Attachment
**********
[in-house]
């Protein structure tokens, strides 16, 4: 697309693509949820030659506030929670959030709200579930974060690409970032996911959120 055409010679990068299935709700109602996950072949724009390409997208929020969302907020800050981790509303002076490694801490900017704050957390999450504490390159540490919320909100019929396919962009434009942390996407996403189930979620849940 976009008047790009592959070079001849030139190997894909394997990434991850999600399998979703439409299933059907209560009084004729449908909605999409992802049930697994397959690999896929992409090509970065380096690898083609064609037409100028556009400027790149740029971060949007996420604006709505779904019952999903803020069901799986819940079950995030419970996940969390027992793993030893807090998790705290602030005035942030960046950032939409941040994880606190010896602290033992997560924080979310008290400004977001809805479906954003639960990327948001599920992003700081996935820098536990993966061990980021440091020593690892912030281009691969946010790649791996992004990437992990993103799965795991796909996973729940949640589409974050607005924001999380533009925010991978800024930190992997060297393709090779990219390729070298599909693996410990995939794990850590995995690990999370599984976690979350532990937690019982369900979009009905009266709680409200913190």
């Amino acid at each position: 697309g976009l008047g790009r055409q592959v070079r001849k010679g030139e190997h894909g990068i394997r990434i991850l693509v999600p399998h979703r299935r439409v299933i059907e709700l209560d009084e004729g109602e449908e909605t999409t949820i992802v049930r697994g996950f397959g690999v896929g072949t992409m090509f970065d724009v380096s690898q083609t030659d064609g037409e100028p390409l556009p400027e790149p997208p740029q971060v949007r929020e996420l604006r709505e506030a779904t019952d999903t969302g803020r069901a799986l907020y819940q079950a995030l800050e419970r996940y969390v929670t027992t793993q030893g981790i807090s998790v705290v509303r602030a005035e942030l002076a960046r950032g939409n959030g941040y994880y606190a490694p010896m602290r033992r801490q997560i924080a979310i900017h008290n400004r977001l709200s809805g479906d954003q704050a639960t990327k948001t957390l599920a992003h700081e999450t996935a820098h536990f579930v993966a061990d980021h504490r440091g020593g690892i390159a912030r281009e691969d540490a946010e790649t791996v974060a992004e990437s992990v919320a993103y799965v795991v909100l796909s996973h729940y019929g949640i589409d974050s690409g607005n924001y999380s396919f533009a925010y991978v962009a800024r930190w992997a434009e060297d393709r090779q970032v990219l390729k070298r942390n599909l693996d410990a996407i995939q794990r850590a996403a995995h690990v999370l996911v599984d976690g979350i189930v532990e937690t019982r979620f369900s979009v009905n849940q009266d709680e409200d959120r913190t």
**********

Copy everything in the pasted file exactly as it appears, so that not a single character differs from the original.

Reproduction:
[in-house]
């Protein structure tokens, strides 16, 4: 697309693509949820030659506030929670959030709200579930974060690409970032996911959120 055409010679990068299935709700109602996950072949724009390409997208929020969302907020800050981790509303002076490694801490900017704050957390999450504490390159540490919320909100019929396919962009434009942390996407996403189930979620849940 976009008047790009592959070079001849030139190997894909394997990434991850999600399998979703439409299933059907209560009084004729449908909605999409992802049930697994397959690999896929992409090509970065380096690898083609064609037409100028556009400027790149740029971060949007996420604006709505779904019952999903803020069901799986819940079950995030419970996940969390027992793993030893807090998790705290602030005035942030960046950032939409941040994880606190010896602290033992997560924080979310008290400004977001809805479906954003639960990327948001599920992003700081996935820098536990993966061990980021440091020593690892912030281009691969946010790649791996992004990437992990993103799965795991796909996973729940949640589409974050607005924001999380533009925010991978800024930190992997060297393709090779990219390729070298599909693996410990995939794990850590995995690990999370599984976690979350532990937690019982369900979009009905009266709680409200913190």
């Amino acid at each position: 697309g976009l008047g790009r055409q592959v070079r001849k010679g030139e190997h894909g990068i394997r990434i991850l693509v999600p399998h979703r299935r439409v299933i059907e709700l209560d009084e004729g109602e449908e909605t999409t949820i992802v049930r697994g996950f397959g690999v896929g072949t992409m090509f970065d724009v380096s690898q083609t030659d064609g037409e100028p390409l556009p400027e790149p997208p740029q971060v949007r929020e996420l604006r709505e506030a779904t019952d999903t969302g803020r069901a799986l907020y819940q079950a995030l800050e419970r996940y969390v929670t027992t793993q030893g981790i807090s998790v705290v509303r602030a005035e942030l002076a960046r950032g939409n959030g941040y994880y606190a490694p010896m602290r033992r801490q997560i924080a979310i900017h008290n400004r977001l709200s809805g479906d954003q704050a639960t990327k948001t957390l599920a992003h700081e999450t996935a820098h536990f579930v993966a061990d980021h504490r440091g020593g690892i390159a912030r281009e691969d540490a946010e790649t791996v974060a992004e990437s992990v919320a993103y799965v795991v909100l796909s996973h729940y019929g949640i589409d974050s690409g607005n924001y999380s396919f533009a925010y991978v962009a800024r930190w992997a434009e060297d393709r090779q970032v990219l390729k070298r942390n599909l693996d410990a996407i995939q794990r850590a996403a995995h690990v999370l996911v599984d976690g979350i189930v532990e937690t019982r979620f369900s979009v009905n849940q009266d709680e409200d959120r913190t």